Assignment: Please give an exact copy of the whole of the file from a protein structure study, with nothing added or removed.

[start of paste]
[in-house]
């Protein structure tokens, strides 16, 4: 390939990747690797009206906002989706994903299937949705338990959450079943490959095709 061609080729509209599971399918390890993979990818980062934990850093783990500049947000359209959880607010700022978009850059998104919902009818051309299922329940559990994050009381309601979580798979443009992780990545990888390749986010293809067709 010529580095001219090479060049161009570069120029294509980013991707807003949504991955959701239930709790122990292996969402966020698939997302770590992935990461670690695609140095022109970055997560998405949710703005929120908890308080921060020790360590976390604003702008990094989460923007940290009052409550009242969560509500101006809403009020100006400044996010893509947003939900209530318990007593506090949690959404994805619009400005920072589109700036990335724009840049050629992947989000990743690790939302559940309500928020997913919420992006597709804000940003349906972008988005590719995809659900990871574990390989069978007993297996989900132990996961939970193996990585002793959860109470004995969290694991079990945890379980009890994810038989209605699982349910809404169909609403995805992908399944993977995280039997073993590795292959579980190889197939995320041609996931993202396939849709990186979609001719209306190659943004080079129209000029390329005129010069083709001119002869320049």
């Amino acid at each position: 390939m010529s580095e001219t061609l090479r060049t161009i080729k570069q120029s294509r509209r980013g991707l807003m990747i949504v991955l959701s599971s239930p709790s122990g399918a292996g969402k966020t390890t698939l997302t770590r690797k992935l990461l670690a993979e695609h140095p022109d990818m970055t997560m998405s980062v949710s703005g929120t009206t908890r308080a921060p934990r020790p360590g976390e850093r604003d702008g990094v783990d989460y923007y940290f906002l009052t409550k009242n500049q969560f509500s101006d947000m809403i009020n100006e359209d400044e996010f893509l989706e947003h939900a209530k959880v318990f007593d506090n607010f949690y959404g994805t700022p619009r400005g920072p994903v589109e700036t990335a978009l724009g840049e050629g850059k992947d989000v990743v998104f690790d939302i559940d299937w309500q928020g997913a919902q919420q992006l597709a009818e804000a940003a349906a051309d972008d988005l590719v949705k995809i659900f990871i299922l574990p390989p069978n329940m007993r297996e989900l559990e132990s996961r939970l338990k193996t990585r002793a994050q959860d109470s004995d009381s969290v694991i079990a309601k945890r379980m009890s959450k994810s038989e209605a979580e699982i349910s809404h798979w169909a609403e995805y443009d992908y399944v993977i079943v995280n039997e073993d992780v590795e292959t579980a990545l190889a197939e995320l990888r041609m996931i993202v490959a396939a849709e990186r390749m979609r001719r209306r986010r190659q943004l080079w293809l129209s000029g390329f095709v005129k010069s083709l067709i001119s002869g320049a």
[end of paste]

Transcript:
[in-house]
């Protein structure tokens, strides 16, 4: 390939990747690797009206906002989706994903299937949705338990959450079943490959095709 061609080729509209599971399918390890993979990818980062934990850093783990500049947000359209959880607010700022978009850059998104919902009818051309299922329940559990994050009381309601979580798979443009992780990545990888390749986010293809067709 010529580095001219090479060049161009570069120029294509980013991707807003949504991955959701239930709790122990292996969402966020698939997302770590992935990461670690695609140095022109970055997560998405949710703005929120908890308080921060020790360590976390604003702008990094989460923007940290009052409550009242969560509500101006809403009020100006400044996010893509947003939900209530318990007593506090949690959404994805619009400005920072589109700036990335724009840049050629992947989000990743690790939302559940309500928020997913919420992006597709804000940003349906972008988005590719995809659900990871574990390989069978007993297996989900132990996961939970193996990585002793959860109470004995969290694991079990945890379980009890994810038989209605699982349910809404169909609403995805992908399944993977995280039997073993590795292959579980190889197939995320041609996931993202396939849709990186979609001719209306190659943004080079129209000029390329005129010069083709001119002869320049």
């Amino acid at each position: 390939m010529s580095e001219t061609l090479r060049t161009i080729k570069q120029s294509r509209r980013g991707l807003m990747i949504v991955l959701s599971s239930p709790s122990g399918a292996g969402k966020t390890t698939l997302t770590r690797k992935l990461l670690a993979e695609h140095p022109d990818m970055t997560m998405s980062v949710s703005g929120t009206t908890r308080a921060p934990r020790p360590g976390e850093r604003d702008g990094v783990d989460y923007y940290f906002l009052t409550k009242n500049q969560f509500s101006d947000m809403i009020n100006e359209d400044e996010f893509l989706e947003h939900a209530k959880v318990f007593d506090n607010f949690y959404g994805t700022p619009r400005g920072p994903v589109e700036t990335a978009l724009g840049e050629g850059k992947d989000v990743v998104f690790d939302i559940d299937w309500q928020g997913a919902q919420q992006l597709a009818e804000a940003a349906a051309d972008d988005l590719v949705k995809i659900f990871i299922l574990p390989p069978n329940m007993r297996e989900l559990e132990s996961r939970l338990k193996t990585r002793a994050q959860d109470s004995d009381s969290v694991i079990a309601k945890r379980m009890s959450k994810s038989e209605a979580e699982i349910s809404h798979w169909a609403e995805y443009d992908y399944v993977i079943v995280n039997e073993d992780v590795e292959t579980a990545l190889a197939e995320l990888r041609m996931i993202v490959a396939a849709e990186r390749m979609r001719r209306r986010r190659q943004l080079w293809l129209s000029g390329f095709v005129k010069s083709l067709i001119s002869g320049a």